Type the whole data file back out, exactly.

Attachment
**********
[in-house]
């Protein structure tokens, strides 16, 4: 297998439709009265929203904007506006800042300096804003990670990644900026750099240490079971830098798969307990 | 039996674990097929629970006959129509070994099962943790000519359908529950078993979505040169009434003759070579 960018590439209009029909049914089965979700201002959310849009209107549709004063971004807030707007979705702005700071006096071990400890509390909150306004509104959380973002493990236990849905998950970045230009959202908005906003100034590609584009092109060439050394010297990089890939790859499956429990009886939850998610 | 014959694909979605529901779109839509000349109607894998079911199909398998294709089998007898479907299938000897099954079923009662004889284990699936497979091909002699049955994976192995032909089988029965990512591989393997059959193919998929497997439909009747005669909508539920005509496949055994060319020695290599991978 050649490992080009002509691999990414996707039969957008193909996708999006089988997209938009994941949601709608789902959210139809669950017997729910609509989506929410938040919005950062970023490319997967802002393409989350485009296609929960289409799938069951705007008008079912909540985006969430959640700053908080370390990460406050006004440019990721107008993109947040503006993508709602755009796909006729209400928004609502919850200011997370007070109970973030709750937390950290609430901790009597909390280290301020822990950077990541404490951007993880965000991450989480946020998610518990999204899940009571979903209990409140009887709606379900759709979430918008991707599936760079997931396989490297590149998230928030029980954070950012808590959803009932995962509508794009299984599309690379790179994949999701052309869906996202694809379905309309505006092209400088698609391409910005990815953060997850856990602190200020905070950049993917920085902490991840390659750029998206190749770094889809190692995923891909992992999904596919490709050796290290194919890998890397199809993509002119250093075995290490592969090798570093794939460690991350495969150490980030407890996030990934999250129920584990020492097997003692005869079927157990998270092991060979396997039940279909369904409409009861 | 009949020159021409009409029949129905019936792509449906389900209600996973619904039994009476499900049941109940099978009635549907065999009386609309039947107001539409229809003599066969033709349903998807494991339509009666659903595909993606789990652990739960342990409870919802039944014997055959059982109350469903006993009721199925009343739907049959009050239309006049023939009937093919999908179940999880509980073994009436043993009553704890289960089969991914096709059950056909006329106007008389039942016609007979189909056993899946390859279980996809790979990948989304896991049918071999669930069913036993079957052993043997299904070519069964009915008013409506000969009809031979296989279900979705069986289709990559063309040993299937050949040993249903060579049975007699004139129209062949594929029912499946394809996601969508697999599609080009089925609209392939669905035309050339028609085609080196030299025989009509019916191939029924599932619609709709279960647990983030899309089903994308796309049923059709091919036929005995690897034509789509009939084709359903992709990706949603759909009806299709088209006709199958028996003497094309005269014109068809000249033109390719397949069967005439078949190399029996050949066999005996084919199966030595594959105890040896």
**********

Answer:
[in-house]
């Protein structure tokens, strides 16, 4: 297998439709009265929203904007506006800042300096804003990670990644900026750099240490079971830098798969307990 | 039996674990097929629970006959129509070994099962943790000519359908529950078993979505040169009434003759070579 960018590439209009029909049914089965979700201002959310849009209107549709004063971004807030707007979705702005700071006096071990400890509390909150306004509104959380973002493990236990849905998950970045230009959202908005906003100034590609584009092109060439050394010297990089890939790859499956429990009886939850998610 | 014959694909979605529901779109839509000349109607894998079911199909398998294709089998007898479907299938000897099954079923009662004889284990699936497979091909002699049955994976192995032909089988029965990512591989393997059959193919998929497997439909009747005669909508539920005509496949055994060319020695290599991978 050649490992080009002509691999990414996707039969957008193909996708999006089988997209938009994941949601709608789902959210139809669950017997729910609509989506929410938040919005950062970023490319997967802002393409989350485009296609929960289409799938069951705007008008079912909540985006969430959640700053908080370390990460406050006004440019990721107008993109947040503006993508709602755009796909006729209400928004609502919850200011997370007070109970973030709750937390950290609430901790009597909390280290301020822990950077990541404490951007993880965000991450989480946020998610518990999204899940009571979903209990409140009887709606379900759709979430918008991707599936760079997931396989490297590149998230928030029980954070950012808590959803009932995962509508794009299984599309690379790179994949999701052309869906996202694809379905309309505006092209400088698609391409910005990815953060997850856990602190200020905070950049993917920085902490991840390659750029998206190749770094889809190692995923891909992992999904596919490709050796290290194919890998890397199809993509002119250093075995290490592969090798570093794939460690991350495969150490980030407890996030990934999250129920584990020492097997003692005869079927157990998270092991060979396997039940279909369904409409009861 | 009949020159021409009409029949129905019936792509449906389900209600996973619904039994009476499900049941109940099978009635549907065999009386609309039947107001539409229809003599066969033709349903998807494991339509009666659903595909993606789990652990739960342990409870919802039944014997055959059982109350469903006993009721199925009343739907049959009050239309006049023939009937093919999908179940999880509980073994009436043993009553704890289960089969991914096709059950056909006329106007008389039942016609007979189909056993899946390859279980996809790979990948989304896991049918071999669930069913036993079957052993043997299904070519069964009915008013409506000969009809031979296989279900979705069986289709990559063309040993299937050949040993249903060579049975007699004139129209062949594929029912499946394809996601969508697999599609080009089925609209392939669905035309050339028609085609080196030299025989009509019916191939029924599932619609709709279960647990983030899309089903994308796309049923059709091919036929005995690897034509789509009939084709359903992709990706949603759909009806299709088209006709199958028996003497094309005269014109068809000249033109390719397949069967005439078949190399029996050949066999005996084919199966030595594959105890040896």